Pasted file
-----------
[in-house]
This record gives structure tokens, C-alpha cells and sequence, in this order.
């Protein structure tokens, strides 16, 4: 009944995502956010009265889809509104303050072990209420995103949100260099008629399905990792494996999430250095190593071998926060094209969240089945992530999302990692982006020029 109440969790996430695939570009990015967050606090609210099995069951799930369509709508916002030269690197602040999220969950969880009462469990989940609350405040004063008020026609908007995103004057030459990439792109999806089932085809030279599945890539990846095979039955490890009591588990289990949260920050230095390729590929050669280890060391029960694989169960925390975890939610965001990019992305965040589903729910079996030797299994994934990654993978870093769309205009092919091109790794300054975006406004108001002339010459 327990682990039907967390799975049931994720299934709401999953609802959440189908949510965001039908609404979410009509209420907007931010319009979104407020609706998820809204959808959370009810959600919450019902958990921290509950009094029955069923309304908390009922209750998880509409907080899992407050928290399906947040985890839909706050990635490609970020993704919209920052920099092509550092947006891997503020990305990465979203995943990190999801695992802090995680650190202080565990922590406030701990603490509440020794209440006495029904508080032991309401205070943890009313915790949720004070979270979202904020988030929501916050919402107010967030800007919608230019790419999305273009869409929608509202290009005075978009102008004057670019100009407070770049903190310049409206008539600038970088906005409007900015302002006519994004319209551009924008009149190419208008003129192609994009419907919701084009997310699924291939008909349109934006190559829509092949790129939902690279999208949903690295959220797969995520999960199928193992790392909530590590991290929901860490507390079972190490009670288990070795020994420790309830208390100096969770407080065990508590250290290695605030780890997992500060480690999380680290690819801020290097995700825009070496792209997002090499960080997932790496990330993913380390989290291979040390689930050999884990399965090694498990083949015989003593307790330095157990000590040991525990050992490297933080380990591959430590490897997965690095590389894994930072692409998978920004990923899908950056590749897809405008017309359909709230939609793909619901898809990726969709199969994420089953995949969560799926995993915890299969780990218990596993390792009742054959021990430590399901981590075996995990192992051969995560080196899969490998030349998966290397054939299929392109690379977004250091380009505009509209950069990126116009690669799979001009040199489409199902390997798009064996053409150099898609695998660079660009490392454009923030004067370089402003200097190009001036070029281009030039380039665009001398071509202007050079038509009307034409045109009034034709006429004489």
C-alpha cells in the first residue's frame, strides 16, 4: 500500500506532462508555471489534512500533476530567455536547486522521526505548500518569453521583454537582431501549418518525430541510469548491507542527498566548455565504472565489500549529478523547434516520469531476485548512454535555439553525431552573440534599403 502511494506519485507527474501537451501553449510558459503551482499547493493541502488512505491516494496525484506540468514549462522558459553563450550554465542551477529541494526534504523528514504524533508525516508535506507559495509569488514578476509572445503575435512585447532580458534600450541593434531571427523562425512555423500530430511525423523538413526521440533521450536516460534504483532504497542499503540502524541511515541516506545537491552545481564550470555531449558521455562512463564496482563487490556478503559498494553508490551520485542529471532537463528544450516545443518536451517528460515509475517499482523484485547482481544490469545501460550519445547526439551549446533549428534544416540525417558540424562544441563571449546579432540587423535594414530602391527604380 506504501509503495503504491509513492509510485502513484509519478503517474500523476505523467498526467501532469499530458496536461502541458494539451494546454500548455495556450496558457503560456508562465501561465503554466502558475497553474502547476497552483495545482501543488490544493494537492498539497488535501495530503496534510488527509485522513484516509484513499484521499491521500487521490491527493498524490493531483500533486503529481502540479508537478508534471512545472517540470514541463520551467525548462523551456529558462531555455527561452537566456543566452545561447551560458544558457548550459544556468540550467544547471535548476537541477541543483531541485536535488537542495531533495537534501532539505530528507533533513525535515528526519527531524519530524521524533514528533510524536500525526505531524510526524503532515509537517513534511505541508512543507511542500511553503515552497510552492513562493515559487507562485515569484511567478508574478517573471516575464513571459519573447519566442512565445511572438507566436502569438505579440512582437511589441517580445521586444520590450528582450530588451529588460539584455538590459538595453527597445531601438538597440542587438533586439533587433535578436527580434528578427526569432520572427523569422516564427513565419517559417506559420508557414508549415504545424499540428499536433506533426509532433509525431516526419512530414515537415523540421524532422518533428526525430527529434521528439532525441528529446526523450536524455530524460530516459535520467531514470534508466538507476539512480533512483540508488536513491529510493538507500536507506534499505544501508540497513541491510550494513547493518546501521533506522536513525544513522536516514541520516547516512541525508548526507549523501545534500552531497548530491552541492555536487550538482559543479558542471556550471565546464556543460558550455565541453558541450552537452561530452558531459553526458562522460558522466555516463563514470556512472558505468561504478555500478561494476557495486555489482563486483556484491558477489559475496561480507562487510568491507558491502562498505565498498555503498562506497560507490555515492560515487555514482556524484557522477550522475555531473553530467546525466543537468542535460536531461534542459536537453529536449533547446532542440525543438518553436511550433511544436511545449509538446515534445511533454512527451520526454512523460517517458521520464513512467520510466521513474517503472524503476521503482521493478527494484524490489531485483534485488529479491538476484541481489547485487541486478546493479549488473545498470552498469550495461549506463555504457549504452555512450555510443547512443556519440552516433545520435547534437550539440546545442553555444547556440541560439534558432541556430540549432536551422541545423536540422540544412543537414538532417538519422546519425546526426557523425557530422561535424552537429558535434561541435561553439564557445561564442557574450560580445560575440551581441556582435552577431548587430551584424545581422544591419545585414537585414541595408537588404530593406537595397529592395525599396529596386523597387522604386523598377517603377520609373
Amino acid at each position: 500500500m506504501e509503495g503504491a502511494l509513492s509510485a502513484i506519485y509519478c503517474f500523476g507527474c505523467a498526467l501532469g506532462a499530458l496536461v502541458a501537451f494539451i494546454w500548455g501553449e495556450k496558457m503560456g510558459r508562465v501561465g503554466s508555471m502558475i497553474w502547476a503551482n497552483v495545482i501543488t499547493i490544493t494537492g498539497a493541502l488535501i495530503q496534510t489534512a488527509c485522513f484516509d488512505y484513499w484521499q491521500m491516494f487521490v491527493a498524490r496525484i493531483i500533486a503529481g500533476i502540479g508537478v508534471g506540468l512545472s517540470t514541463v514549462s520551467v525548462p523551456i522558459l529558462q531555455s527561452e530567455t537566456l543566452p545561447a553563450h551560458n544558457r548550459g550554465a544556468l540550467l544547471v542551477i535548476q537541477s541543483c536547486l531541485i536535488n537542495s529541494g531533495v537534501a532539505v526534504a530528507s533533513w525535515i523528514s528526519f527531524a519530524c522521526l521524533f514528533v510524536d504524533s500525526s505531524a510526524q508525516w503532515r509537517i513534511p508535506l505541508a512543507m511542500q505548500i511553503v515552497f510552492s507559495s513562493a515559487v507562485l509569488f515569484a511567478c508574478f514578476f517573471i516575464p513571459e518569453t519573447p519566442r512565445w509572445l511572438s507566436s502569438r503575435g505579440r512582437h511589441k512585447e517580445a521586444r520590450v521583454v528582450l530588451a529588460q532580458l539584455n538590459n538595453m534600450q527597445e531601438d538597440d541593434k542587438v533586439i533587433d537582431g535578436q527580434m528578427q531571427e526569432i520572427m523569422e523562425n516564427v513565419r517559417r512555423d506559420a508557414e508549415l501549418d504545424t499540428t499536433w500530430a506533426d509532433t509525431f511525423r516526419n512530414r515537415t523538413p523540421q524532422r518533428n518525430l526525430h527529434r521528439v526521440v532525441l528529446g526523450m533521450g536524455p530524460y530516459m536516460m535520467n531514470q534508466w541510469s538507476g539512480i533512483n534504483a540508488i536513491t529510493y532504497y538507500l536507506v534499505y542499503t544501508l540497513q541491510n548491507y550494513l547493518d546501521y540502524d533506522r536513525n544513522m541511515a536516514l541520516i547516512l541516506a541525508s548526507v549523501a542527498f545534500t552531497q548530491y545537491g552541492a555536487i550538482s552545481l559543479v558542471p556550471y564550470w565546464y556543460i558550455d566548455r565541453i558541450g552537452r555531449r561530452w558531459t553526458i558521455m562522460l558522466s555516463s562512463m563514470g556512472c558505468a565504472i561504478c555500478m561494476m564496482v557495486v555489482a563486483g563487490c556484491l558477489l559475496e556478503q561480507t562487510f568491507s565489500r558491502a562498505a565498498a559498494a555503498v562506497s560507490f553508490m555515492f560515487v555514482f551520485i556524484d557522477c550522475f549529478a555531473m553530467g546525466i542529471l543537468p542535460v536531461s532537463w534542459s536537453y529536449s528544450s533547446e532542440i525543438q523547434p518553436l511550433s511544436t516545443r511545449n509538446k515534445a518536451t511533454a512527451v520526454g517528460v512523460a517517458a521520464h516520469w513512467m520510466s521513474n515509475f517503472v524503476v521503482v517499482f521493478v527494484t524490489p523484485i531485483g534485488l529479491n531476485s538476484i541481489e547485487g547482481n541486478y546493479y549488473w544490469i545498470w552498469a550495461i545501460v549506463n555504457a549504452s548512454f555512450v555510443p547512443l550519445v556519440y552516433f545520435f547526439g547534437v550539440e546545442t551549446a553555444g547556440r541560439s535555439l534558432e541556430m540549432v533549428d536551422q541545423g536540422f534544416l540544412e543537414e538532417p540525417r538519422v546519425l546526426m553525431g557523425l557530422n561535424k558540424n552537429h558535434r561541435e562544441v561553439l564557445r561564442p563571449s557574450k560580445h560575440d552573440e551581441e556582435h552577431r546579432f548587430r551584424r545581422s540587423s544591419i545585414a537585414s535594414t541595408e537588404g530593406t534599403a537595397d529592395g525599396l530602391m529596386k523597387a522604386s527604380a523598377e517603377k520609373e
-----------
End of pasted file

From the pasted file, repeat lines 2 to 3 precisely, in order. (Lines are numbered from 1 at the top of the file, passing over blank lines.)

This record gives structure tokens, C-alpha cells and sequence, in this order.
């Protein structure tokens, strides 16, 4: 009944995502956010009265889809509104303050072990209420995103949100260099008629399905990792494996999430250095190593071998926060094209969240089945992530999302990692982006020029 109440969790996430695939570009990015967050606090609210099995069951799930369509709508916002030269690197602040999220969950969880009462469990989940609350405040004063008020026609908007995103004057030459990439792109999806089932085809030279599945890539990846095979039955490890009591588990289990949260920050230095390729590929050669280890060391029960694989169960925390975890939610965001990019992305965040589903729910079996030797299994994934990654993978870093769309205009092919091109790794300054975006406004108001002339010459 327990682990039907967390799975049931994720299934709401999953609802959440189908949510965001039908609404979410009509209420907007931010319009979104407020609706998820809204959808959370009810959600919450019902958990921290509950009094029955069923309304908390009922209750998880509409907080899992407050928290399906947040985890839909706050990635490609970020993704919209920052920099092509550092947006891997503020990305990465979203995943990190999801695992802090995680650190202080565990922590406030701990603490509440020794209440006495029904508080032991309401205070943890009313915790949720004070979270979202904020988030929501916050919402107010967030800007919608230019790419999305273009869409929608509202290009005075978009102008004057670019100009407070770049903190310049409206008539600038970088906005409007900015302002006519994004319209551009924008009149190419208008003129192609994009419907919701084009997310699924291939008909349109934006190559829509092949790129939902690279999208949903690295959220797969995520999960199928193992790392909530590590991290929901860490507390079972190490009670288990070795020994420790309830208390100096969770407080065990508590250290290695605030780890997992500060480690999380680290690819801020290097995700825009070496792209997002090499960080997932790496990330993913380390989290291979040390689930050999884990399965090694498990083949015989003593307790330095157990000590040991525990050992490297933080380990591959430590490897997965690095590389894994930072692409998978920004990923899908950056590749897809405008017309359909709230939609793909619901898809990726969709199969994420089953995949969560799926995993915890299969780990218990596993390792009742054959021990430590399901981590075996995990192992051969995560080196899969490998030349998966290397054939299929392109690379977004250091380009505009509209950069990126116009690669799979001009040199489409199902390997798009064996053409150099898609695998660079660009490392454009923030004067370089402003200097190009001036070029281009030039380039665009001398071509202007050079038509009307034409045109009034034709006429004489």